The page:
Ahead of the Grand Départ, York has launched a food festival full of the flavours of France. MATT CLARK finds out more

This year marks York’s 18th annual food and drink festival and for the first and perhaps only time, it will be a game of two halves.

Part one takes place between June 20 and 29, just a week before the Grand Départ, comes to the county and, not surprisingly, there will be a Gallic theme to tie in with the Tour de France.

Yorkshire Produce – French Flavour is designed to tempt visitors to experience a fusion of these two great cultures and will also celebrate York’s links with its twin city Dijon, famous for mustard and now an official City of Gastronomy.

The June event feature’s the festival’s legendary street market, which will be in its usual space on Parliament Street and St Sampson’s Square. There you will find producer’s stalls, a real ale bar, Champagne tent, plus live evening music every day until 9pm. Some market stalls will also stay open late and there will be the annual ale trail.

Well-known Yorkshire chefs such as Andrew Pern will be on hand to demonstrate how to cook French recipes using Yorkshire provender. Stephanie Moon of Rudding Park is going to lead herb foraging forays along the Tour de France route, while others will forage for snails in York.

Artistic director Michael Hjort, owner of Melton’s, says having two festivals this year should give his team a huge logistical advantage.

“The other great thing about June is it will be daylight in the evening,” says Mr Hjort. “The weather will hopefully be better than September and the idea about doing something for York’s evening economy suddenly starts to look much more viable.”

Mr Hjort is right . The June festival promises to see York at its most cosmopolitan and perhaps we could do with something like this every night in summer. You know, like all those continental cities do.

“I don’t think weather is an adequate excuse here,” says Mr Hjort. “Developing an evening economy has to be culture-led and Parliament Street is the place to put it.

“You can then make the footfall that was there at 3pm still be there at 7pm and suddenly this is a very different proposition; a very different city.”

Exactly. Ideas about late-night shopping can surely only come to fruition if traders know people are already going to be here. Keeping stores open on a wing and a prayer is a bit like putting the chicken before the egg. Give people something to do other than go to the pub at night and York just might surprise itself.

“It may be an exaggeration to say we could kick-start something, but I think we can leave a mark of what’s possible and that’s very much our intention,” adds Mr Hjort.

There is another cause for celebration this year; the major revamp of Newgate Market. But with its stall holders occupying Parliament Street for the duration, you are invited to part two of the food festival. Between September 19 and 28, ‘Quaff and Scoff through York’, will feature all the other regulars, minus the festival market.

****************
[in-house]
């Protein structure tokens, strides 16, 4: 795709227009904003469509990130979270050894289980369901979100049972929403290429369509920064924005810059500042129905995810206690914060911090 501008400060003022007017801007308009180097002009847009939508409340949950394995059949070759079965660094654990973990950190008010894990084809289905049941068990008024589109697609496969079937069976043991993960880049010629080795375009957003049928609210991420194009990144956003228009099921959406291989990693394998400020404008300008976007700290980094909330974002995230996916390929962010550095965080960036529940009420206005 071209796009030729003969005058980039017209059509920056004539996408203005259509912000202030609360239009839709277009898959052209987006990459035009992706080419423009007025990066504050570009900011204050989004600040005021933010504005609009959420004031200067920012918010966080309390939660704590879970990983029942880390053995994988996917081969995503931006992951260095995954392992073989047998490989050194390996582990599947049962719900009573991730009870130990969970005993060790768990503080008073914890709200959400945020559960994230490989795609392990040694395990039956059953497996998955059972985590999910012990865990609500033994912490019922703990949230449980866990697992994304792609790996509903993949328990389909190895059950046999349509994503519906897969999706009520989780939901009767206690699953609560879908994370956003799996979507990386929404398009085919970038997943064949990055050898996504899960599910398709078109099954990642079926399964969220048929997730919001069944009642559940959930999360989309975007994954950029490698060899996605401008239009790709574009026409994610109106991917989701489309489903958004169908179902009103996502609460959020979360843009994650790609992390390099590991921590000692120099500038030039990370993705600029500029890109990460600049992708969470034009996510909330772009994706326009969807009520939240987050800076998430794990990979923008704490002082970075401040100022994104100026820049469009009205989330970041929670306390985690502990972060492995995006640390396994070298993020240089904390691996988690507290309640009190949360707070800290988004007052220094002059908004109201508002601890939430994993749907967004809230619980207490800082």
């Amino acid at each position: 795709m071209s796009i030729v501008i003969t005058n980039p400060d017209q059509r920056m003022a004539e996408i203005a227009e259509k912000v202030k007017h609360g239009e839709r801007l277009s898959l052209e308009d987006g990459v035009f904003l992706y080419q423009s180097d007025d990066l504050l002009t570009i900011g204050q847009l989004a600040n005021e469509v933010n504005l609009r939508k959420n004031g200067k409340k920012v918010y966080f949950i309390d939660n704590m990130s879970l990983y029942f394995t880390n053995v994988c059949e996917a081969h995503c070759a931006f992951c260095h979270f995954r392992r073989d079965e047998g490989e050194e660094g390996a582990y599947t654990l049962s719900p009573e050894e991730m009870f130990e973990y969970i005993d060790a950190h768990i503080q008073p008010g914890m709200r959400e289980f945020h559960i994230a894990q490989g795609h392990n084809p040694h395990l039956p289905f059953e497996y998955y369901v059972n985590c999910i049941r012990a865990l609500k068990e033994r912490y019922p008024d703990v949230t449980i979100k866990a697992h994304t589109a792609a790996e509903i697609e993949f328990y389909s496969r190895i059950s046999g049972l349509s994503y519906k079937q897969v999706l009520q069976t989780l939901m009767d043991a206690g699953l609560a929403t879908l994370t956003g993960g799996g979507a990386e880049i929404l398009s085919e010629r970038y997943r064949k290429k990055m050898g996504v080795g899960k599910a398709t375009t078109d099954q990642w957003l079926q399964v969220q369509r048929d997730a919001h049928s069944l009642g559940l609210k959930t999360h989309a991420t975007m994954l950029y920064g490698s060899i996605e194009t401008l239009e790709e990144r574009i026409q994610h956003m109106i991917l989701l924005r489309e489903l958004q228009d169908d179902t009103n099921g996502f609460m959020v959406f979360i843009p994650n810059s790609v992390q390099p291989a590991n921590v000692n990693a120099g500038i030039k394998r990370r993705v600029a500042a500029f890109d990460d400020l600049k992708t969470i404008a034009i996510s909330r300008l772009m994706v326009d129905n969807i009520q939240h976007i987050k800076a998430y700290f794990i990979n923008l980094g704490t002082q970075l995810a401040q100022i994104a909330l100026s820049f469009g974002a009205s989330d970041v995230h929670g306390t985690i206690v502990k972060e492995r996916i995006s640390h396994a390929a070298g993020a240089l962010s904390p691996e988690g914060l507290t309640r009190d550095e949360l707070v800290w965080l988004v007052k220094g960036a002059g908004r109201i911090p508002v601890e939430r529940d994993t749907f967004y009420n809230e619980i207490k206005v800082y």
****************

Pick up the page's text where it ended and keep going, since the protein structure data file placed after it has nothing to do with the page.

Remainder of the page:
These include wine tastings; a taste trail offering samples from delis and restaurants and food tastings. There will also be cookery demonstrations, hands-on workshops and back by popular demand is Dine At My Table. Launched in 2011 the event gives local chefs and cookery enthusiasts the chance to host an intimate dinner party, with a set menu for up to eight people.

If that isn’t enough to whet your appetite, how about supper at the Guildhall, just one of York’s iconic buildings that will be hosting fine dining extravaganzas.

Places are limited, but don’t despair, because many of the city’s restaurants will be offering special offers and menus.

In 2007 the festival changed hands to be run by a not-for-profit organisation in partnership with York City Council. Subsequently, its aims changed. Now the focus is on Yorkshire’s produce and chefs to educate and provide cookery lessons, demonstrations and events that celebrate the county’s food and drink.

One is the schools programme, where York primary schools are invited to meet local producers and chefs. More than 1,000 students attend each year to learn about cooking from local sources and how to produce healthy meals

Another is the young chefs competition, where budding Raymond Blancs can show off their culinary skills. One of them is ultimately awarded the accolade of Young Chef of the Year.

Around 400,000 visitors are expected throughout the ten days in September and the foodie itinerary will be supplemented by a lively fringe programme, including the annual York CAMRA Beer and Cider Festival.

“June will be the market and demonstrations, September is essentially everything else, “ says Mr Hjort. “ Might it happen like this again? Ask me again in mid-October.”

For the complete list of events in June and September visit yorkfoodfestival.com